One side's version of a bitter dispute over the internal governance of the U.S. Chemical Safety and Hazard Investigation Board (CSB) dominated the first public meeting of the two-year old panel, held yesterday in Washington, D.C.
The conflict pits CSB Chair Paul Hill against the three other regular members of the board, and touches on whether the chair is accountable to the board for such crucial matters as budget requests, staff appointments, and the conduct of investigations.
The dispute has intensified in recent weeks as board members acted to rescind Hill's budget proposal for 2001, and voted to have the Justice Department settle the over-all power struggle with the chair. Board members say they neither knew nor approved of Hill's latest spending request, which called on Congress to double the board's budget in 2001.
Evidently the two sides could not even agree on when to hold the CSB's first public meeting. In a letter distributed at the meeting, Hill apologized for his absence: "When this date was selected in my absence, I held a prior commitment on this date."
Hill has been on personal/medical leave since Nov. 10, and has delegated his authority to Phyllis Thompson, the board's chief operating officer. Thompson also missed yesterday's meeting.
Critics charge the CSB has been too slow in getting started, and point to the fact that the panel has issued only three incident investigation reports. At the meeting, board members did not attempt to conceal the fact that their conflict with Hill has hurt the panel's productivity.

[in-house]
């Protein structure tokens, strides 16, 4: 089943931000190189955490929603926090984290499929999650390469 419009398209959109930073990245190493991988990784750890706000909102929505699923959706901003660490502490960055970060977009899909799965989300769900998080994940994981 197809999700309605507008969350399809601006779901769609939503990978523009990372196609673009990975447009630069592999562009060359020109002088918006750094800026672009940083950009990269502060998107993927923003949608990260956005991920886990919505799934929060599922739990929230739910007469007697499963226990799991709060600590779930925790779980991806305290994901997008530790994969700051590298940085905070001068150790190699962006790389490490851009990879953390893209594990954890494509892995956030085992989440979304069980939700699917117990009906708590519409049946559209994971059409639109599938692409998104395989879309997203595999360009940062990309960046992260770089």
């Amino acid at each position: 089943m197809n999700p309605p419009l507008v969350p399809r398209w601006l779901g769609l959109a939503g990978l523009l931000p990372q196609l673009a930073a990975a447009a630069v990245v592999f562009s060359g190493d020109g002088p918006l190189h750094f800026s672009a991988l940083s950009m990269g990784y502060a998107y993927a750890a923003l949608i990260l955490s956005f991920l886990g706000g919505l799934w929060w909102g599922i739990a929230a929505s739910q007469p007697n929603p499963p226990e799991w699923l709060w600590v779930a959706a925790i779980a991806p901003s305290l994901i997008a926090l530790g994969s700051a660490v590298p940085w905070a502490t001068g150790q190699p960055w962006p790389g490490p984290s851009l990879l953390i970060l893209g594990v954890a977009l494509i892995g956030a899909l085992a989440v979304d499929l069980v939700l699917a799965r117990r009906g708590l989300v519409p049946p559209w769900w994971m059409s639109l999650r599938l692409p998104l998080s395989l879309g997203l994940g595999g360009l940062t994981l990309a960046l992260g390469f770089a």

"We do have to recognize," said board member Irv Rosenthal, that our dispute has been affecting the way the staff is able to carry out their (sic) functions."
While it was difficult for the absent Hill to make his case, there are reasons to believe the board is gaining the upper hand in the dispute. Board members appear to have won an important public relations victory just by holding the first public meeting, which Hill had resisted.
All of the stakeholders who testified during the public comment period urged the board to settle the conflict quickly so it could focus on its primary mission, but most also praised the board for putting the problem before the public.
"I think people at the meeting agreed that it was long overdue to expose these inner disputes to the disinfectant of sunshine." said Paul Orum of the Working Group on Community Right to Know, in an interview after the meeting.
Adding to the impression that Hill is increasingly isolated in his fight with the board is the fact that the CSB's own Office of General Counsel has filed a memorandum that essentially supports the board's interpretation of the law.
Perhaps most important, the board appears to have the support of a key lawmaker on Capitol Hill, Senator Frank Lautenberg, D-N.J., who helped draft the statute authorizing the CSB and remains one of its biggest Congressional supporters. The board released a letter from Lautenberg at the meeting, which expressed support for the board's position.
But with no end in sight to the rift, some stakeholders expressed frustration that the problem is hurting the board's ability to function.
"There is growing concern among the public interest organizations that fought to establish the board that misappropriation of authority and mismanagement are impeding the board's ability to carry out its core duties," commented Orum.